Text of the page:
This Adventurous Age

Adventures travelling and working around Australia.

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2006 Travels November 30


Low 40’s. I was dreaming now about cool things – green grass, rain, even cold. Was starting to look forward to being home – green grass, a shower of comfortable temperature, an absence of red dust.

The men from the SPQ building company agreed – very reluctantly – to stay and fix the showers properly this time. It was a very messy job and they got fibreglass gunk all over them, so I could understand their attitude. The ones at RV2 were checked again too, and 24 there were found to still be defective. Guess those guys were going to be around for a while yet!

John went to Hedland in the morning – to the plane and to buy oddments needed for work on the punch list.

I was notified that the roller door for the wet mess was ready and would be sent here from SA via one of the transport firms that had been bringing buildings.

John put up safety mesh around the sports court and around holes that had been dug for light poles in the car park. When he was walking across the car park area, his eye was caught by a glint on the ground, and he picked up a large piece of clear stone. He brought it in to show me, convinced that it was a chunk of topaz – it certainly looked like it to me. We put it aside to keep. (A couple of years later, a jeweller confirmed it was indeed topaz – good quality – and I had it made into a ring. My permanent piece of RV1)

Resize of 11-29-2006 RV1 aerial 24

There were still faults happening with the smoke alarms. I was not sure that problem was going to be fixable! Just too hot.

I was working now on a stock take of everything that was in the office – divided into what would stay with the leased office (not much) and what would be sent to RV2 or on down to Leonora. I was also trying to track down all the bed linen that John had purchased, weeks ago, for the company rooms at Fly Camp. Although I had kept it in a separate store area at Fly Camp, it had got disorganized because we had people in both places for a while, then some of that bedding was used here when we first moved in – before Spotless took over upkeeping the rooms. So I had to go right through the linen store at Fly Camp, and here. Spotless reckoned our stuff was all separated and stored, here, but I could only find some of it. Some could have gone to RV2, of course. I was not going to be able to tidily account for it all and that annoyed me.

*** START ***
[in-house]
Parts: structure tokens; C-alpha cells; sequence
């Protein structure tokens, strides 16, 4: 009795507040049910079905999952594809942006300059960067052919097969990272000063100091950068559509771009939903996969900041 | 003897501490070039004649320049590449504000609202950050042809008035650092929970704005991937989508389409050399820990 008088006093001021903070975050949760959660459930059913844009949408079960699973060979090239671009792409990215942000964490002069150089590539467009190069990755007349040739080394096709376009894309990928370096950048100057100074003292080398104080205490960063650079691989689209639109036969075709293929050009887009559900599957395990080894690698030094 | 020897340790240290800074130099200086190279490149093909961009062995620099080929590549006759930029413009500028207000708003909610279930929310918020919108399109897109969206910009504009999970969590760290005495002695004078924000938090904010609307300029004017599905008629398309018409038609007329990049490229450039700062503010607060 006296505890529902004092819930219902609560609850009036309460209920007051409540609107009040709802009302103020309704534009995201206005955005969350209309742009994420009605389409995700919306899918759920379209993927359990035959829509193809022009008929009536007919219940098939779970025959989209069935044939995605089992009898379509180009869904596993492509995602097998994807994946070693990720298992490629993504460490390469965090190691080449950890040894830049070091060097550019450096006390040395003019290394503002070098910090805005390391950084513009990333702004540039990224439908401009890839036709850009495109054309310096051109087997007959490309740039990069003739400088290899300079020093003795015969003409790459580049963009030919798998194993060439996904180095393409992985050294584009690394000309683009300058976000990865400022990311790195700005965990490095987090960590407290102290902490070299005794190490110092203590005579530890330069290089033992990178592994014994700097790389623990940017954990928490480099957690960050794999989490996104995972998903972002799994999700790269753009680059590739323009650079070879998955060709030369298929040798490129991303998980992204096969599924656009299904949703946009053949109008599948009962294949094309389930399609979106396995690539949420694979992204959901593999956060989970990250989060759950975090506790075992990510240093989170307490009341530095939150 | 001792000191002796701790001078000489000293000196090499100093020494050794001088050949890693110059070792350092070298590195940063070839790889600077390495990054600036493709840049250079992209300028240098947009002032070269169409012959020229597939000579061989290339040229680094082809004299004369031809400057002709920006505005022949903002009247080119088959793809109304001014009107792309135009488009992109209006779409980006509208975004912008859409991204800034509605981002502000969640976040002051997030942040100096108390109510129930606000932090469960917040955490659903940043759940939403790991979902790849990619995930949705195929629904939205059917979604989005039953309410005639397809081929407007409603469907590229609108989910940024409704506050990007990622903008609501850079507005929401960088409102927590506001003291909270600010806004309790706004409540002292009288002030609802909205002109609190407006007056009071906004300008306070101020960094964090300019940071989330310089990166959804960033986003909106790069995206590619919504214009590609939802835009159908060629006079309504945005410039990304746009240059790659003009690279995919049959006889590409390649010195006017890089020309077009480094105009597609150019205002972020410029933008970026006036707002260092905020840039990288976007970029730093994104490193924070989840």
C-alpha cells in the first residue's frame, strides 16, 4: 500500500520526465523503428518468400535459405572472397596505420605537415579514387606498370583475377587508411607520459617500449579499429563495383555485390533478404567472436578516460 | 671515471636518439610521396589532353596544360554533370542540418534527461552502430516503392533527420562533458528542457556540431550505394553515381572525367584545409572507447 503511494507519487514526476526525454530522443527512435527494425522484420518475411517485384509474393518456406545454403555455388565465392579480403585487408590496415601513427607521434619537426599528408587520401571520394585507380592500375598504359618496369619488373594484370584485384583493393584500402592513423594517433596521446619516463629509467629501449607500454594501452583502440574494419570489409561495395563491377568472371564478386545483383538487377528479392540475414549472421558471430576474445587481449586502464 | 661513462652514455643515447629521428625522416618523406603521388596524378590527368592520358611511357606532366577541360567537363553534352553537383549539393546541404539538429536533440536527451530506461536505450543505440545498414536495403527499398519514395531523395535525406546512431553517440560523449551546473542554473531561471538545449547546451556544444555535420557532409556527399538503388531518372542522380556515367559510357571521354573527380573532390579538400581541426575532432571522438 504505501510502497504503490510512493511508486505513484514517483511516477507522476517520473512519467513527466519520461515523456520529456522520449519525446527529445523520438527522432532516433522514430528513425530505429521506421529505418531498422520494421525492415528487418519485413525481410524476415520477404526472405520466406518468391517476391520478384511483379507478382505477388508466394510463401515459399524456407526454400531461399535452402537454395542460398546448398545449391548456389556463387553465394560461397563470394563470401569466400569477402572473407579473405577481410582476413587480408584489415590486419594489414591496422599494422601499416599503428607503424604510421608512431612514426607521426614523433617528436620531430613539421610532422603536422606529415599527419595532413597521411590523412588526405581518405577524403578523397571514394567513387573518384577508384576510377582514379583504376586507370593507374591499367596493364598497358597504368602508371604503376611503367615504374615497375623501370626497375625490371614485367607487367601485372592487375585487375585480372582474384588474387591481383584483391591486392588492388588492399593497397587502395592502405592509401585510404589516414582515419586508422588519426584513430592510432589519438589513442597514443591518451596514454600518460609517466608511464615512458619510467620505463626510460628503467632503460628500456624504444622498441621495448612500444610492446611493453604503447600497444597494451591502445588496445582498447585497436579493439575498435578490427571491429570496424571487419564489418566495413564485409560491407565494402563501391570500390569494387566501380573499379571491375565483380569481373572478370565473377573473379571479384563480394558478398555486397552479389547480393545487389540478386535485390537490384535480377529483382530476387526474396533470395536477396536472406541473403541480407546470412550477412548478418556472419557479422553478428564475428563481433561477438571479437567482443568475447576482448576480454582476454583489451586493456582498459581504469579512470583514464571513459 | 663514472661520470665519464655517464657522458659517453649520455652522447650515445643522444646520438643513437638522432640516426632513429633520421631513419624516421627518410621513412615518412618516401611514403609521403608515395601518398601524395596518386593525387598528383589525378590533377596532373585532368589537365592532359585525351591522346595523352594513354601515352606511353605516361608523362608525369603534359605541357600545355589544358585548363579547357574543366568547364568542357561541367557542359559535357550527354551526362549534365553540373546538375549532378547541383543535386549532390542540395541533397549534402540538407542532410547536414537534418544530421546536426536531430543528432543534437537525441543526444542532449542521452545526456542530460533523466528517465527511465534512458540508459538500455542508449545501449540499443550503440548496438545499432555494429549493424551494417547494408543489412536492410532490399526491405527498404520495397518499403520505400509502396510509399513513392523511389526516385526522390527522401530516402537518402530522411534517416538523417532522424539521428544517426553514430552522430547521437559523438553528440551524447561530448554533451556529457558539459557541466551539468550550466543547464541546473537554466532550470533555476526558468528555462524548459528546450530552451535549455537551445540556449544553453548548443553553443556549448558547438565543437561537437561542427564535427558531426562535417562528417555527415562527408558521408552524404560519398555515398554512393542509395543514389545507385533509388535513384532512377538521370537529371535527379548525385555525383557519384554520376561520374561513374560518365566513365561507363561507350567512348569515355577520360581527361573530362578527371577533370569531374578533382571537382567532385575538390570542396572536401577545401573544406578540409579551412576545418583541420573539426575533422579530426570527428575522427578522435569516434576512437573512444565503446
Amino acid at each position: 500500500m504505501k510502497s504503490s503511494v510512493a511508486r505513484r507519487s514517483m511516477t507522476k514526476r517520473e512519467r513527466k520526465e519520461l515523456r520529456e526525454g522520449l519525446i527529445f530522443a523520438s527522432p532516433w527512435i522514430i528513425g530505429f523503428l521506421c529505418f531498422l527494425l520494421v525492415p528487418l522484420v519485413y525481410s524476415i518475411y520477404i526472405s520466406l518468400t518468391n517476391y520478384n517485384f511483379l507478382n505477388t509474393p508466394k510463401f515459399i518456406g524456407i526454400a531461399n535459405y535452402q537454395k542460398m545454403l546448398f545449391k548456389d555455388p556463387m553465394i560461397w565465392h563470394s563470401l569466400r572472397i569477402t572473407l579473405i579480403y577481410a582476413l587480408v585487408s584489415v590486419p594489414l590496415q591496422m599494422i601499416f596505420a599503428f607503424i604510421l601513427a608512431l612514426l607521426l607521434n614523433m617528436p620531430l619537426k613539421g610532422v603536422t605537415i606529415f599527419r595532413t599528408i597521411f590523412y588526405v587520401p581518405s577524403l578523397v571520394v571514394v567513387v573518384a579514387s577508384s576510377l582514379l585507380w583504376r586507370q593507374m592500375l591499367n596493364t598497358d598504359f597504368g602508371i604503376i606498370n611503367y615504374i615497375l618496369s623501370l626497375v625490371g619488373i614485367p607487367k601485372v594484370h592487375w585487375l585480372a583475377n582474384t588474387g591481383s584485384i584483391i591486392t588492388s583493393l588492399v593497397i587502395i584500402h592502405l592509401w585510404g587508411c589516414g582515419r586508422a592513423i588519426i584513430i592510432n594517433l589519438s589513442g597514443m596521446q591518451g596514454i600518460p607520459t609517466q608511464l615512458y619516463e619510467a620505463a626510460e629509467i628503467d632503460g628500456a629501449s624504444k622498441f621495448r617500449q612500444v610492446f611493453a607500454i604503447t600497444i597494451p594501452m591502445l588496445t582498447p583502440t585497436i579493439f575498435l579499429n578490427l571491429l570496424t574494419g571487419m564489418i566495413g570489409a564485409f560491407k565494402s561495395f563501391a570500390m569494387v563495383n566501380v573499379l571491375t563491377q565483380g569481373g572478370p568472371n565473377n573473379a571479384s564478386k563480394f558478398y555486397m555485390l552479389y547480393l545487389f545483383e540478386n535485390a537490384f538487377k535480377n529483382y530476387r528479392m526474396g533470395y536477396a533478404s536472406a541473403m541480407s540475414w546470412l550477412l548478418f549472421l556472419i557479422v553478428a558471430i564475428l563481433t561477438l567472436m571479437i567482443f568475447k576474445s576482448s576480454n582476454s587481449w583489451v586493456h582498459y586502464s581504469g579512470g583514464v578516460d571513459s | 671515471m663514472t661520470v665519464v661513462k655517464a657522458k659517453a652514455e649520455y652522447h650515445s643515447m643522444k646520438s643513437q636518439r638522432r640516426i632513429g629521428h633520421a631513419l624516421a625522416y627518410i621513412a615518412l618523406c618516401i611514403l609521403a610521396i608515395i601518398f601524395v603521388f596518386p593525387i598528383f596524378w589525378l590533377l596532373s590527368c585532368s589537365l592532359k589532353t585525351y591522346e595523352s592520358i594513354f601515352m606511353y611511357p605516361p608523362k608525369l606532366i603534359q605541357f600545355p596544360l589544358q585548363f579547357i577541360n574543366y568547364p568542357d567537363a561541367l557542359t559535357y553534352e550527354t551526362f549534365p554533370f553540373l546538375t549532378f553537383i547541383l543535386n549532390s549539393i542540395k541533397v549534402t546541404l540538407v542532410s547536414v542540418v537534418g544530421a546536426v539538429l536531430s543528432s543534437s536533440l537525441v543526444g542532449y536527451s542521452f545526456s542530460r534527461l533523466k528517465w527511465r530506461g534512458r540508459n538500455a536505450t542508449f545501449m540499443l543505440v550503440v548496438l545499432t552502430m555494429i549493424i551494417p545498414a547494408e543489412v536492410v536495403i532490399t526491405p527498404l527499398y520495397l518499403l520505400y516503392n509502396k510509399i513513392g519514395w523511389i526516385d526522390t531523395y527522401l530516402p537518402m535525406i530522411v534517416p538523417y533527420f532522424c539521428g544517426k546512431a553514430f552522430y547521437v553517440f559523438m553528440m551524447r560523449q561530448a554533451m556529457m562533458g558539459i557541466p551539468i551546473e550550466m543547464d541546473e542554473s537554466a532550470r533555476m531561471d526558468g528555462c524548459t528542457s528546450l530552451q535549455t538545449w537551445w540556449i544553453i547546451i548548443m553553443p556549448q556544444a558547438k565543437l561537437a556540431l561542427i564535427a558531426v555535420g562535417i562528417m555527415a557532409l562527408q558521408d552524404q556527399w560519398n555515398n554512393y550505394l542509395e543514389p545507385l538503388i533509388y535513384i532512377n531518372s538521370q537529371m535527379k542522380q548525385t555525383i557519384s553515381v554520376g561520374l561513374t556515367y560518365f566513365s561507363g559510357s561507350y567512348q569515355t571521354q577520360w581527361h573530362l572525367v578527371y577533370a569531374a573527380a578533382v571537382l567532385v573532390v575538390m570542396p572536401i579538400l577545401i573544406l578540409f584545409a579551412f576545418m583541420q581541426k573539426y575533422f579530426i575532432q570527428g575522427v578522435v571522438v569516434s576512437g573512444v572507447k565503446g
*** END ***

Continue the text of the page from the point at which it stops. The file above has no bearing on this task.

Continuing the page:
At night there was a very bad smell coming our way from the poo plant!

12-01-2006 Sewer Farm.

The sewage treatment plant


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1998 Travels October 9


We had to be up much earlier than usual for our trip out to O’Briens Creek. This “official”  topaz fossicking area is about 40kms to the NW of Mt Surprise, along a reasonable gravel road.

We had arranged for a lesson on fossicking for topaz, from Sam, at Elsie’s Place, on the fields.  He does the instructing on her leasehold. We had to be there by 8.30am. Starting at this hour made sense on a hot day. The lesson cost $10 each. We had no trouble finding the place, following the instructions given at the PO yesterday, by the lady who booked for us.

The fossicking is easy enough – just dig up the gravelly dirt, sieve it, and look. The hard part is figuring out where to dig, when you are on your own! Sam is an interesting old guy. He and John got on really well. After he had showed us the basics – and we had found a few little pieces – he showed us where he is currently digging at Tourmaline Gully, up O’Briens Creek. We had to drive there, following him, but it was not far. Glad he showed us though, as the area is rather a maze of tracks.

10-09-1998 02 Sam and Wendy Mining Topaz OBriens Ck.jpg

Sam and Wendy digging for topaz at Tourmaline Gully

We finished with him about midday – by which time it was pretty hot.

On the way back, we called in at Diggers Rest, the main establishment out there. They hire out digging equipment and sell topaz. The owner has sold up and is going back to Cairns. He lent us a sieve. He has lots of fairly tame birds at the place, which is a bit of an oasis. He showed us the bower of a bowerbird that lives in the garden – most intricate and attractive, with an entry “pathway” of white stones. Apparently, every so often the bird finds some topaz and puts it there, so the owner exchanges that for a different white stone! We noted that there were oddments of other coloured things, discarded beside the bower. Some trial and error perhaps? There were also apostle birds around, out there.

10-09-1998 03 great bower bird bower diggers rest.jpg

The bower of the Great Bower Bird at Diggers Rest

Back in the township, we bought a fossicker’s  licence, for $7.50 a month, for both of us. That will allow us to go looking for topaz, on our own, out there.

Fuelled up Truck – 76cpl. The price is dearer inland!

We went for a lovely long swim.

There were several people from the Savannahlander train, now on its return journey to Cairns, overnighting here, in the new cabins. They went over to the hotel for a counter tea. This is the first time this has happened – people usually stay at the hotel – and we hope this is the start of some extra business for Jo and Joe, whose enterprise we admire. I think the Savannahlander would be an interesting little trip for people to do; it certainly covers a range of dramatic country.

Tea was sweet and sour fish. I used a recipe for sweet and sour chicken to get the sauce and it was excellent.